Predicting trends is no easy task, especially in the short term. Most people who can do it accurately in the world of economics and finance are millionaires, or they should be. But if you don’t have a crystal ball, at least you can watch some short-term trends with long-term implications. Here are eight of my favorites for the coming year – and beyond:• East Asia’s declining share of world output. Washington’s strategic pivot to Asia seems to have fizzled – but has the world’s economic pivot as well? In 2013, East Asia’s share of global output was expected to drop, relative to those of the United States and the European Union. For years, investors have been borrowing cheaply in the United States and elsewhere to capture high rates of return in East Asia. But a midyear signal from the Federal Reserve that the days of easy money are numbered has sent the East Asia’s emerging markets tumbling, while manufacturing looks to be returning to Western shores. With China possibly cooling as well during its process of economic and financial reform, will other regions take the lead in growth?
• Eurozone inflation worries. The European Central Bank’s top officials like to say that they have a symmetric target for inflation. Too high is bad, but so is too low. Not surprisingly, inflation fell well under the target of “below, but close to, 2 percent” during the economic downturn of recent years. The question is why it has been allowed to do so again, during a more stable period in which other central banks have continued their aggressive attempts to bolster growth and employment. The officials say risks to prices are balanced right now, but are they really?
• Slugging U.S. service sector productivity. For decades, manufacturing employment in the United States has dropped as the productivity of manufacturing workers has increased. Today, about 70 percent of American workers are in private service industries. Those among them who don’t compete with foreign labor – hairstylists, gardeners, doctors and the like – have slightly more bargaining power than their counterparts in manufacturing and agriculture. But if their productivity doesn’t rise, they’ll still have trouble obtaining higher wages.
• The costs of America’s staggering wealth inequality. As I’ve written before, wealth inequality is much more important than income inequality in determining access to opportunity. Severe wealth inequality raises the chance that an opportunity in the economy will go to a rich, stupid person rather than a poor, smart one. This misallocation of opportunities hurts economic efficiency and growth, making the pie smaller for everyone. Right now, the United States has some of the highest wealth inequality in the world; the net worth of the bottom half of families is equivalent to just 1.5 percent of the wealth of the top 10 percent. The results of the 2013 Survey of Consumer Finances will reveal whether this trend is getting even worse.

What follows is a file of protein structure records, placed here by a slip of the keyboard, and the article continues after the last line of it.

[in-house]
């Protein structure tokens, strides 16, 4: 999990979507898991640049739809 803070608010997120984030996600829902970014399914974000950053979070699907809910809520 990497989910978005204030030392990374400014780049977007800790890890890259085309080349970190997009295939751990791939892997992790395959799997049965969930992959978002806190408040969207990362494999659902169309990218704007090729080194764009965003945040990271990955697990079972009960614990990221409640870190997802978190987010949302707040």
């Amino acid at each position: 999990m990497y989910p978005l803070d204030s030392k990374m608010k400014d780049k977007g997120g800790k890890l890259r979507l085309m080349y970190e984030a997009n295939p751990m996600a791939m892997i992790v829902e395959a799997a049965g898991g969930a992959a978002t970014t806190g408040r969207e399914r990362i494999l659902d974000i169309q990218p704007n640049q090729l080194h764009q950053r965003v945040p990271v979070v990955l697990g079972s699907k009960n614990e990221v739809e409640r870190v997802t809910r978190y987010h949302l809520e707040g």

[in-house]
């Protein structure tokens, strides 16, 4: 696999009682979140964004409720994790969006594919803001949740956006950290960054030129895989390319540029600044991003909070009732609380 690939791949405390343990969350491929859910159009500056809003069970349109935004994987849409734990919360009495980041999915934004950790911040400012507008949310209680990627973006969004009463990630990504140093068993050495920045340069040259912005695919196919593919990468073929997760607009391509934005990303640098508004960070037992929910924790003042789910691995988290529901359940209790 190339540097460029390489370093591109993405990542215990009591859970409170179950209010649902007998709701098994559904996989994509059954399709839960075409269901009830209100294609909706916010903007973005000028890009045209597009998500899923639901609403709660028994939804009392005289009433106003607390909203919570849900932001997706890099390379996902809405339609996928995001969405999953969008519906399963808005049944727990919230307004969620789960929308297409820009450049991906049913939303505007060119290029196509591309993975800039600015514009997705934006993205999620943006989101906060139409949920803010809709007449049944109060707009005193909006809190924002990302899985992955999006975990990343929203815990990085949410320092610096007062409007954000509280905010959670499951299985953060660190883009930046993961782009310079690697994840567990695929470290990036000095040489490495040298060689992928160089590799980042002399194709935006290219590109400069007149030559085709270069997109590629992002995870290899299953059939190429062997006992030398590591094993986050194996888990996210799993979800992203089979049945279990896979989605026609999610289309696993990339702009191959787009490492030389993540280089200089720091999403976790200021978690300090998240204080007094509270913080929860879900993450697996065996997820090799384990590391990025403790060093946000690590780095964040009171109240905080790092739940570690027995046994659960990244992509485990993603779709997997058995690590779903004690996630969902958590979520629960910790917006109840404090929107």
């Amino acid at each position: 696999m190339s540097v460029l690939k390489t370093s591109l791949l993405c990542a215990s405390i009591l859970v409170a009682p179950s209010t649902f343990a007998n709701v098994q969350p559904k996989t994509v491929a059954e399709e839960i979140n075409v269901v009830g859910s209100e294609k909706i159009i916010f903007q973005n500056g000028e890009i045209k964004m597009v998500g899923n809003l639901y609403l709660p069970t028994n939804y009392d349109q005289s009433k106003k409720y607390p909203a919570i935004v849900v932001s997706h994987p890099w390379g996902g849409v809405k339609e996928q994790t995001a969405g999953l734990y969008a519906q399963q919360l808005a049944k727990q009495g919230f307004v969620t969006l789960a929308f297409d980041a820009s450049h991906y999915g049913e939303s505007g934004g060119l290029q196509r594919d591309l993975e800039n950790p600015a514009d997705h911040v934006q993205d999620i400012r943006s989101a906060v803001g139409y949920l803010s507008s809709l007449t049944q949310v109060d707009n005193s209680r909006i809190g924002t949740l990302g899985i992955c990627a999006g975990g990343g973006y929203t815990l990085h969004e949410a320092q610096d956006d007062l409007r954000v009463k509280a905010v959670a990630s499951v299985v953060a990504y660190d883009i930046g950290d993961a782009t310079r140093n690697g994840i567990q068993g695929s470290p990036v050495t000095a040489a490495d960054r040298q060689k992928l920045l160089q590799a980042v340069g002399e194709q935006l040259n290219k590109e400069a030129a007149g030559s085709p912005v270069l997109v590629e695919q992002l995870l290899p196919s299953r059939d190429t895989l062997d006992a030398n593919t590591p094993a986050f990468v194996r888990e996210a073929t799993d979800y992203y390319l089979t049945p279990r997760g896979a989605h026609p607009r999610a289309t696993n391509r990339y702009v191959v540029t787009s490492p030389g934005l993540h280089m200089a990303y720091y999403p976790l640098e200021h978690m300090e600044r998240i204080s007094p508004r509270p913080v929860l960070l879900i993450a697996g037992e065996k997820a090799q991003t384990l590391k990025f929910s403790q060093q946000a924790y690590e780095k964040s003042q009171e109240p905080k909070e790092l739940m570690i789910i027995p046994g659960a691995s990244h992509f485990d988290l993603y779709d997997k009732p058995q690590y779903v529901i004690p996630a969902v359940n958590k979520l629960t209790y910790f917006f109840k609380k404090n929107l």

• Oil, oil everywhere. Peak oil? That seems like nothing more than a silly catchphrase now. Since prices shot up roughly a decade ago, countries and companies have had a huge incentive to find new sources of the black sticky stuff. Rates of oil production have set new records annually since 2010, thanks to fracking and geological exploration around the world. With proved reserves having risen by half in only a decade, it’s hard to imagine such a rapid increase continuing for long. Yet if it doesn’t, rising demand from the growing global economy will push prices higher again.
• Buy Japan. Remember Japan, the world’s third-largest economy? It may be the perennial punching bag of the financial press, but it’s still responsible for an important share of world output. Growth in Japan would give the global economic recovery a shot in the arm, and share prices tend to be a good indicator of future booms. Japan’s recent shift to massively expansionary monetary policy could spark growth, but it could also lead to inflation. So far, expectations for inflation in the Bank of Japan’s quarterly survey, which are consistently biased upward, haven’t changed much since Shinzo Abe resumed the office of prime minister in December 2012 and launched the new “three arrows” policy regime. By contrast, stock prices have almost doubled, far exceeding the concurrent rise in the Standard and Poor’s 500.
• The price of rice. After an enormous spike in early 2008 that led to shortages, export bans and even riots, the price of rice has finally dipped below its earlier trend. Indeed, stockpiling by governments and other policies intended to encourage production and exports have added plenty of slack to the market. Still, a return to strong and sustained growth in the economies where rice is a staple food could quickly lead these problems to recur. Next time, a global downturn might not arrive just in time to tame demand.
• China’s shadow-banking housing bubble. Given the lack of transparency in many Chinese companies, real estate is an especially popular investment in the world’s second-biggest economy. Thanks to restrictions in the Chinese financial system, a huge “shadow” banking industry has arisen to finance these purchases. The industry may have been worth about $6 trillion last spring and has been growing fast. Beijing has started a combination of financial reforms that will pave the way for a crackdown on shadow banking, but any dislocations that result could cause havoc throughout the Chinese economy. Because new house prices depend in part on expectations about interest rates and the attractiveness of other assets, they could offer an early tip-off about trouble to come.